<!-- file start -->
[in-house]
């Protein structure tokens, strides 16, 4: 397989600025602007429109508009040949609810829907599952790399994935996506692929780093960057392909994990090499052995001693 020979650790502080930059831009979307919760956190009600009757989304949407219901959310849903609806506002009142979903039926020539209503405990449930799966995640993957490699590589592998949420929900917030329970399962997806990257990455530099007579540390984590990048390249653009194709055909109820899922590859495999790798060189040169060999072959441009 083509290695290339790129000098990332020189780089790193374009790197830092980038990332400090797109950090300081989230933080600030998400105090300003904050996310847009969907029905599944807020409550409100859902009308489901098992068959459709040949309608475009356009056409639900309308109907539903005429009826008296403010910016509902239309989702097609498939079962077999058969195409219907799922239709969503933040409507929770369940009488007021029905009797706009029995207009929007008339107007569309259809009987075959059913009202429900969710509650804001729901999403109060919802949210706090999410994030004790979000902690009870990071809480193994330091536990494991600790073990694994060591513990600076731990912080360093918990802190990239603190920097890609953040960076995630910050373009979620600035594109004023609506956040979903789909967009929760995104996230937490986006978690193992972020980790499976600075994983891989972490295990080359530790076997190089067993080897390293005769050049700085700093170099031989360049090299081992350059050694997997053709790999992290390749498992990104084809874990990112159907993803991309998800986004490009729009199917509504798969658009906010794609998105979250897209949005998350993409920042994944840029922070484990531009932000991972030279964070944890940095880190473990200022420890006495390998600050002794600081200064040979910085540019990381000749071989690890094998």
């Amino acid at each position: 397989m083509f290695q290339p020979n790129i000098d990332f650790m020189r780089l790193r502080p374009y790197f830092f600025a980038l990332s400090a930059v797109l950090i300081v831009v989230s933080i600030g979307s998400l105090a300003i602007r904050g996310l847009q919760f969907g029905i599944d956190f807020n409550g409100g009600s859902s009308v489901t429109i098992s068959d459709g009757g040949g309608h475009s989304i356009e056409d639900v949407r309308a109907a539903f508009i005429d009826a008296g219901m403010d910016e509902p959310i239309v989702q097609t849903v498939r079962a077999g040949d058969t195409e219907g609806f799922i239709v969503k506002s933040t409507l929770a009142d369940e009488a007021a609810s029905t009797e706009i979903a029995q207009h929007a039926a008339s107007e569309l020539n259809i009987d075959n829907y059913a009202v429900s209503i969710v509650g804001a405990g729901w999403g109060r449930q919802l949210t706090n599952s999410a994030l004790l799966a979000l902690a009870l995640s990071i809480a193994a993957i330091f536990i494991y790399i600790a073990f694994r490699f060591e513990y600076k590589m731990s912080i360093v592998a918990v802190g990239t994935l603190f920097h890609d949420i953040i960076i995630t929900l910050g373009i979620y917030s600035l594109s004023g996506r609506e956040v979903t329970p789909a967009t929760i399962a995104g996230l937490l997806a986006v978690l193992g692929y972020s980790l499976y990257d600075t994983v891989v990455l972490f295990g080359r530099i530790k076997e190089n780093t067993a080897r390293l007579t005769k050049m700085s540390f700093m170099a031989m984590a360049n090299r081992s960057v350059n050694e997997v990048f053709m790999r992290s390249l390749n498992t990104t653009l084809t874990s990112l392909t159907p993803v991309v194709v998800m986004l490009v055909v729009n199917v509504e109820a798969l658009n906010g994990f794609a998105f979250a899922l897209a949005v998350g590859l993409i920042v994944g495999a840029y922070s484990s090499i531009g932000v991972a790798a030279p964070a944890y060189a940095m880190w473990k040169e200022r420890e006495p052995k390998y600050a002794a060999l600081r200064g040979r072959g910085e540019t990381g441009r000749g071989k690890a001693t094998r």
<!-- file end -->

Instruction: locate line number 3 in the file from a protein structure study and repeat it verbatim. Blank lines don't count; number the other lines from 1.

């Amino acid at each position: 397989m083509f290695q290339p020979n790129i000098d990332f650790m020189r780089l790193r502080p374009y790197f830092f600025a980038l990332s400090a930059v797109l950090i300081v831009v989230s933080i600030g979307s998400l105090a300003i602007r904050g996310l847009q919760f969907g029905i599944d956190f807020n409550g409100g009600s859902s009308v489901t429109i098992s068959d459709g009757g040949g309608h475009s989304i356009e056409d639900v949407r309308a109907a539903f508009i005429d009826a008296g219901m403010d910016e509902p959310i239309v989702q097609t849903v498939r079962a077999g040949d058969t195409e219907g609806f799922i239709v969503k506002s933040t409507l929770a009142d369940e009488a007021a609810s029905t009797e706009i979903a029995q207009h929007a039926a008339s107007e569309l020539n259809i009987d075959n829907y059913a009202v429900s209503i969710v509650g804001a405990g729901w999403g109060r449930q919802l949210t706090n599952s999410a994030l004790l799966a979000l902690a009870l995640s990071i809480a193994a993957i330091f536990i494991y790399i600790a073990f694994r490699f060591e513990y600076k590589m731990s912080i360093v592998a918990v802190g990239t994935l603190f920097h890609d949420i953040i960076i995630t929900l910050g373009i979620y917030s600035l594109s004023g996506r609506e956040v979903t329970p789909a967009t929760i399962a995104g996230l937490l997806a986006v978690l193992g692929y972020s980790l499976y990257d600075t994983v891989v990455l972490f295990g080359r530099i530790k076997e190089n780093t067993a080897r390293l007579t005769k050049m700085s540390f700093m170099a031989m984590a360049n090299r081992s960057v350059n050694e997997v990048f053709m790999r992290s390249l390749n498992t990104t653009l084809t874990s990112l392909t159907p993803v991309v194709v998800m986004l490009v055909v729009n199917v509504e109820a798969l658009n906010g994990f794609a998105f979250a899922l897209a949005v998350g590859l993409i920042v994944g495999a840029y922070s484990s090499i531009g932000v991972a790798a030279p964070a944890y060189a940095m880190w473990k040169e200022r420890e006495p052995k390998y600050a002794a060999l600081r200064g040979r072959g910085e540019t990381g441009r000749g071989k690890a001693t094998r």